The great thing about writers who are our forever-friends is that when they pop up unannounced and uninvited, it’s never a problem. We don’t have to clean for them. We don’t have to cook for them. And we don’t have to clear our calendars for them. They can tag along with us just as we are. And they will do just that if we let them.

All that we have to do is be attentive, smile when they arrive, and even smile when they leave, knowing that they will come back to visit us again and again and again.

Their arrival coincides with something that we are experiencing that makes us think of something else. It’s the power of association. Robert Frost captures it best:

“All thought is a feat of association; having what’s in front of you bring up something in your mind that you almost didn’t know you knew.”

That’s the beauty of having writers who are forever-friends. Their arrival is based exclusively on what’s right in front of you or something that you’re thinking about. Something that you almost didn’t know you knew.

No doubt, you have your own writers who are your forever-friends, just as I do.

Obviously, I don’t know about yours, but mine visit me multiple times throughout the day, every day without fail. I never know which writers will visit or when. But I go forth daily, confident of being strengthened and girded up by their company.

For example, Walt Whitman shook his silvery locks right in front of me as I was writing this post. I was thinking about the fact that only a snippet of a writer’s work comes to my mind during an association, while all the other details of the work are seemingly long forgotten. Instantly, the lines from Whitman’s “Once I Pass’d through a Popular City” flashed across my mind:

“Day by day and night by night we were together—all else has long been forgotten by me…”

Here’s another example.

When I met with my Creative Writing class for the first time this semester, I had a slap-stick time promoting this blog. It was nothing more than nonsensical banter aimed at entertaining my students, but they picked up on it.

Not long after I managed to restore myself to a modicum of seriousness, one student raised her hand as if to ask a serious question.

“Professor Kendrick, did you say that you have a blog?”

I started laughing, as did the rest of the class.

A little later on, her hand went up again. I was on to her by then, but I was having far too much fun, so I acknowledged her.

“Professor Kendrick, did you give us the name of your blog?”

(When our laughter died down, my forever-friend Edward Albee paid me a momentary visit. He has chummed me since the 1960s when I was in college and he was a controversial Broadway playwright.)

“Very funny! You know, Caitlin, my hell-bent banter to promote my blog to a brand-new group of students, reminds me of the first line from Edward Albee’s The Zoo Story.”

In the play, Jerry approaches Peter, a total stranger, sitting on a bench in Central Park.

I’ve been to the zoo. [PETER doesn’t notice.] I said, I’ve been to the zoo. MISTER, I’VE BEEN TO THE ZOO! 

I was thrilled by Albee’s visit, especially since I was able to share it with my class. He came as he did and when he did because of my dogged determination to tell my students–a group of strangers, if you will–all about my blog. In the process, I remembered Jerry’s insistence on telling Peter, a total stranger, that he had been to the zoo.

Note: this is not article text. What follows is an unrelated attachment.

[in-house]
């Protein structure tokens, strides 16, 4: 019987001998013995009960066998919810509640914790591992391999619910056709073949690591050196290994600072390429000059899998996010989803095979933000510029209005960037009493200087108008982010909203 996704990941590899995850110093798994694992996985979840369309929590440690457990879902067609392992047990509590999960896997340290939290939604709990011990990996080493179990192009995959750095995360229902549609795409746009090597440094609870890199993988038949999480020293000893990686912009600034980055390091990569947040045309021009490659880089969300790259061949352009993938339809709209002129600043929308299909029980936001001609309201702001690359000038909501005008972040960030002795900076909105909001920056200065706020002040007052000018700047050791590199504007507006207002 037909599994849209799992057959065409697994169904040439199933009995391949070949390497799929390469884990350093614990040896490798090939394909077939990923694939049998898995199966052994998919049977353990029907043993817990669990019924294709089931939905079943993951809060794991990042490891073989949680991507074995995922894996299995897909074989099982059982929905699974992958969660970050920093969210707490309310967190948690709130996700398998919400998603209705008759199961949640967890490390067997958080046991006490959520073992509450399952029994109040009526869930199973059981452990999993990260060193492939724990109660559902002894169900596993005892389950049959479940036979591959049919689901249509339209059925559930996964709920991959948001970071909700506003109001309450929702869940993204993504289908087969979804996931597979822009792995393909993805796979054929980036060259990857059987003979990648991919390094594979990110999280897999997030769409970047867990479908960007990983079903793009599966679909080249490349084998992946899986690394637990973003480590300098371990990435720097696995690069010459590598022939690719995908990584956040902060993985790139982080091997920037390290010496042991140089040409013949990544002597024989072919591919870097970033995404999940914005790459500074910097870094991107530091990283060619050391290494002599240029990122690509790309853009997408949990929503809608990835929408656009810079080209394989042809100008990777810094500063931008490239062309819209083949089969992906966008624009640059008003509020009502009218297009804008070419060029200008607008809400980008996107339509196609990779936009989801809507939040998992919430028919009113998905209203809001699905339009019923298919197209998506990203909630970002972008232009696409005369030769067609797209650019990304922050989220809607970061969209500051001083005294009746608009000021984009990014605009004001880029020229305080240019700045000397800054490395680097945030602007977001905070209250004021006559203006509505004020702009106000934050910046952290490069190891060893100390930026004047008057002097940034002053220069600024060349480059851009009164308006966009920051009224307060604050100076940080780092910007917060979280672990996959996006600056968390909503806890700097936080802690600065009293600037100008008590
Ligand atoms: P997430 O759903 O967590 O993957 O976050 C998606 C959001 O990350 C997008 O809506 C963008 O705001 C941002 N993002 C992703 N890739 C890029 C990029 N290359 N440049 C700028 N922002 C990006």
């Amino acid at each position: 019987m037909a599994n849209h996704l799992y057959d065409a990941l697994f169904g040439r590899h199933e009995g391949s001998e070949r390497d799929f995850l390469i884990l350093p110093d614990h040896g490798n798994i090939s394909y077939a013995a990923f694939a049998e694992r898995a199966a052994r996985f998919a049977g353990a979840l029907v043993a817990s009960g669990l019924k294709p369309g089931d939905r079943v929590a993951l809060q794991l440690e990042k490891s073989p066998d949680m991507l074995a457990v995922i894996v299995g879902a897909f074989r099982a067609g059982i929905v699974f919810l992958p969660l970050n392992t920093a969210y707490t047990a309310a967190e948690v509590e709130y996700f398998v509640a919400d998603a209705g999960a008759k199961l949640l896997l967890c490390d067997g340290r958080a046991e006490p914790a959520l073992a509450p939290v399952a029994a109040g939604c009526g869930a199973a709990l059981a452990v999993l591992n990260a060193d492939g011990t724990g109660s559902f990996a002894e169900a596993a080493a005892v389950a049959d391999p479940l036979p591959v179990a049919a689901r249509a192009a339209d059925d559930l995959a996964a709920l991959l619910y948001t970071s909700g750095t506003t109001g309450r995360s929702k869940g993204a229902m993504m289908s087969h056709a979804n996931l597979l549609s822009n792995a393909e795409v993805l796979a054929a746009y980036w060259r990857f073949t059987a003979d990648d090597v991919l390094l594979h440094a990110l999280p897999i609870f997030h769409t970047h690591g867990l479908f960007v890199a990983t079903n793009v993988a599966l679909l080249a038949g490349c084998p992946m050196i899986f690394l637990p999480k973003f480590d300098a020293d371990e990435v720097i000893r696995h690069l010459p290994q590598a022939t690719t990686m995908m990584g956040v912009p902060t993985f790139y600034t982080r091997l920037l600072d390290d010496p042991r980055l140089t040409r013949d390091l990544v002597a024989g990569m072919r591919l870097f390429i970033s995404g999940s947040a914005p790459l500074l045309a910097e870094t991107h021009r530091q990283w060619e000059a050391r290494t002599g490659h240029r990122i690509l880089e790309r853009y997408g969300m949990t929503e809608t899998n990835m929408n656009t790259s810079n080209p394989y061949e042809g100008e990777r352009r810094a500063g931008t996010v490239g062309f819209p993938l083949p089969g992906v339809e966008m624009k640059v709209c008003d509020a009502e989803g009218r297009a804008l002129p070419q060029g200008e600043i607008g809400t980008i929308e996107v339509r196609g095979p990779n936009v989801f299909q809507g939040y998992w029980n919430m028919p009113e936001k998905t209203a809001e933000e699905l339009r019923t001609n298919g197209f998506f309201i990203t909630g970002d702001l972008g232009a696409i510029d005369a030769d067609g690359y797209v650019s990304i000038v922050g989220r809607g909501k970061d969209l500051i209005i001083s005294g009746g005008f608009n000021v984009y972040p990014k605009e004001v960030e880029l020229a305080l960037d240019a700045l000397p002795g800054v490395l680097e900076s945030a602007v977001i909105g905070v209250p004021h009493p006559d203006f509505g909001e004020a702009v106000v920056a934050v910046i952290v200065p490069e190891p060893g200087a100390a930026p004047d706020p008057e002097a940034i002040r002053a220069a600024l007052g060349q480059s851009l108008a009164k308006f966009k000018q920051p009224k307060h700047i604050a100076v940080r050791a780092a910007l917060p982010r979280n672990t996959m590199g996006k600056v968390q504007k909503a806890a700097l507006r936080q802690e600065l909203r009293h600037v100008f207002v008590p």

My students got it. They saw the association with great clarity.

On another occasion, something similar happened at the start of the same class.

As I drove on campus. I was aware–painfully so–that the grassy, undeveloped acreage all around the college was being gobbled up by townhouses.

At the start of class, one of my students shared the same observation.

In that nanosecond, former United States Poet Laureate Phillip Levine appeared. Immediately, I walked to my teacher station, googled his poem “A Story” and flashed it on the screen for students to see as I read it aloud.

It captures perfectly what my students and I had witnessed with pain that morning.

Levine chronicles the life and death of the woods that once surrounded us and ends with a chilling doomsday prophecy:

where are the woods? They had to have been

because the continent was clothed in trees.

We all read that in school and knew it to be true.

Yet all we see are houses, rows and rows

of houses as far as sight, and where sight vanishes

into nothing, into the new world no one has seen,

there has to be more than dust, wind-borne particles

of burning earth, the earth we lost, and nothing else.

And right now as I typed the above quotation, Canadian singer-songwriter Joni Mitchell popped into my head, chanting a few lines from her “Big Yellow Taxi”:

Don’t it always seem to go

That you don’t know what you’ve got

Till it’s gone

They paved paradise

And put up a parking lot.

My writers–my forever-friends–visit me far more in my alone times than they do when I am teaching or, for that matter, when I am socializing.

Maybe they appear then because they know that in my alone times friends can add a richness to any moment, even ordinary ones.

Ordinary moments like weed whacking. Somehow, I end up doing that chore on Sunday instead of going to church. That’s no big deal to me. I consider myself Spiritual But Not Religious (SBNR). Emily Dickinson must be SBNR, too, because she is always with me on my Sunday morns. Her “Some keep the Sabbath going to Church” overpowers the Stihl noise through all the stanzas, rising triumphantly in the final one:

God preaches, a noted Clergyman –

And the sermon is never long,

So instead of getting to Heaven, at last –

I’m going, all along.

Or sometimes it’s as simple as visitorial moments that occur when reading emails from regular friends who aren’t writers. Recently, a friend who is my age wrote that his hands had grown old. I sensed his sadness and immediately thought of a poem about aging by former United States Poet Laureate Stanley Kunitz: “Touch Me.” It includes the poignant lines: